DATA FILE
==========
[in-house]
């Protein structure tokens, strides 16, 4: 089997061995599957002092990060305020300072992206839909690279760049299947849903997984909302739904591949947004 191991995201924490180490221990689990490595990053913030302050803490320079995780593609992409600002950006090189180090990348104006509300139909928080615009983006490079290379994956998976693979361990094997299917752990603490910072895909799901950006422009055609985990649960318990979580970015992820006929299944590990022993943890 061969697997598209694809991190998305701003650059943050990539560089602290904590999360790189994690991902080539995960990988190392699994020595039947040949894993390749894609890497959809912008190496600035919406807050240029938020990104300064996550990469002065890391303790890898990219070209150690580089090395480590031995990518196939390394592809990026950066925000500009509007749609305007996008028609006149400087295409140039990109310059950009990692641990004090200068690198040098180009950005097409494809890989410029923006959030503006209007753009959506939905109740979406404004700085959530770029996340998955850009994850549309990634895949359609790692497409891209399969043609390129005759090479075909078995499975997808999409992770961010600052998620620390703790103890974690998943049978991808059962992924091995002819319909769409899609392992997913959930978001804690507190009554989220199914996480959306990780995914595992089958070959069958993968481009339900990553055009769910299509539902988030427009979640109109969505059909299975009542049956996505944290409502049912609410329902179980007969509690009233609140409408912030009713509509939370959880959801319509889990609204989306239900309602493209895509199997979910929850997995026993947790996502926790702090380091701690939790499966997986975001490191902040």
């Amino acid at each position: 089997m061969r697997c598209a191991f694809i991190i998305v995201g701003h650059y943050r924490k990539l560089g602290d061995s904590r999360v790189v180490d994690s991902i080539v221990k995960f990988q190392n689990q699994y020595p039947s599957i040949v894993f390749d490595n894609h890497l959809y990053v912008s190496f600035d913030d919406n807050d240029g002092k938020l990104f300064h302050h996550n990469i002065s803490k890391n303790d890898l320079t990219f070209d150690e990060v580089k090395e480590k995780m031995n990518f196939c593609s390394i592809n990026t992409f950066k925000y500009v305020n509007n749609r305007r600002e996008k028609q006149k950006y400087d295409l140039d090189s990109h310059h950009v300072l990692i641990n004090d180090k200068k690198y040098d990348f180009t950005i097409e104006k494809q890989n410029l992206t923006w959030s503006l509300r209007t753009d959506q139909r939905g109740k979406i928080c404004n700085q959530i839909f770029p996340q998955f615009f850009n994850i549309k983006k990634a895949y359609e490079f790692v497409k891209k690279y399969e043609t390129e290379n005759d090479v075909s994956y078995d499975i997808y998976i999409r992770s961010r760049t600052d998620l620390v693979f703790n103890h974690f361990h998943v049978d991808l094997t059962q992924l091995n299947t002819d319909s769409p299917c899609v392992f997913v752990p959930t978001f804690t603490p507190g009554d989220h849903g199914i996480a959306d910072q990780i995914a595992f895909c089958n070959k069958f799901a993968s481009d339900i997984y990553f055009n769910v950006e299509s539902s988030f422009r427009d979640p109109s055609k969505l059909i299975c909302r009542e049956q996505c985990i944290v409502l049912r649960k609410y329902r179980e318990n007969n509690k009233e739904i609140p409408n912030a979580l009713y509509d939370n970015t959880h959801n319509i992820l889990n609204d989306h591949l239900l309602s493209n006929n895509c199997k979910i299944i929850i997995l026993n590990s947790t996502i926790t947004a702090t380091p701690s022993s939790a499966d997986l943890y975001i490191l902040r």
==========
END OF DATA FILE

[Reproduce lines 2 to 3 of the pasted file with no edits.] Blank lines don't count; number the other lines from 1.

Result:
């Protein structure tokens, strides 16, 4: 089997061995599957002092990060305020300072992206839909690279760049299947849903997984909302739904591949947004 191991995201924490180490221990689990490595990053913030302050803490320079995780593609992409600002950006090189180090990348104006509300139909928080615009983006490079290379994956998976693979361990094997299917752990603490910072895909799901950006422009055609985990649960318990979580970015992820006929299944590990022993943890 061969697997598209694809991190998305701003650059943050990539560089602290904590999360790189994690991902080539995960990988190392699994020595039947040949894993390749894609890497959809912008190496600035919406807050240029938020990104300064996550990469002065890391303790890898990219070209150690580089090395480590031995990518196939390394592809990026950066925000500009509007749609305007996008028609006149400087295409140039990109310059950009990692641990004090200068690198040098180009950005097409494809890989410029923006959030503006209007753009959506939905109740979406404004700085959530770029996340998955850009994850549309990634895949359609790692497409891209399969043609390129005759090479075909078995499975997808999409992770961010600052998620620390703790103890974690998943049978991808059962992924091995002819319909769409899609392992997913959930978001804690507190009554989220199914996480959306990780995914595992089958070959069958993968481009339900990553055009769910299509539902988030427009979640109109969505059909299975009542049956996505944290409502049912609410329902179980007969509690009233609140409408912030009713509509939370959880959801319509889990609204989306239900309602493209895509199997979910929850997995026993947790996502926790702090380091701690939790499966997986975001490191902040």
């Amino acid at each position: 089997m061969r697997c598209a191991f694809i991190i998305v995201g701003h650059y943050r924490k990539l560089g602290d061995s904590r999360v790189v180490d994690s991902i080539v221990k995960f990988q190392n689990q699994y020595p039947s599957i040949v894993f390749d490595n894609h890497l959809y990053v912008s190496f600035d913030d919406n807050d240029g002092k938020l990104f300064h302050h996550n990469i002065s803490k890391n303790d890898l320079t990219f070209d150690e990060v580089k090395e480590k995780m031995n990518f196939c593609s390394i592809n990026t992409f950066k925000y500009v305020n509007n749609r305007r600002e996008k028609q006149k950006y400087d295409l140039d090189s990109h310059h950009v300072l990692i641990n004090d180090k200068k690198y040098d990348f180009t950005i097409e104006k494809q890989n410029l992206t923006w959030s503006l509300r209007t753009d959506q139909r939905g109740k979406i928080c404004n700085q959530i839909f770029p996340q998955f615009f850009n994850i549309k983006k990634a895949y359609e490079f790692v497409k891209k690279y399969e043609t390129e290379n005759d090479v075909s994956y078995d499975i997808y998976i999409r992770s961010r760049t600052d998620l620390v693979f703790n103890h974690f361990h998943v049978d991808l094997t059962q992924l091995n299947t002819d319909s769409p299917c899609v392992f997913v752990p959930t978001f804690t603490p507190g009554d989220h849903g199914i996480a959306d910072q990780i995914a595992f895909c089958n070959k069958f799901a993968s481009d339900i997984y990553f055009n769910v950006e299509s539902s988030f422009r427009d979640p109109s055609k969505l059909i299975c909302r009542e049956q996505c985990i944290v409502l049912r649960k609410y329902r179980e318990n007969n509690k009233e739904i609140p409408n912030a979580l009713y509509d939370n970015t959880h959801n319509i992820l889990n609204d989306h591949l239900l309602s493209n006929n895509c199997k979910i299944i929850i997995l026993n590990s947790t996502i926790t947004a702090t380091p701690s022993s939790a499966d997986l943890y975001i490191l902040r």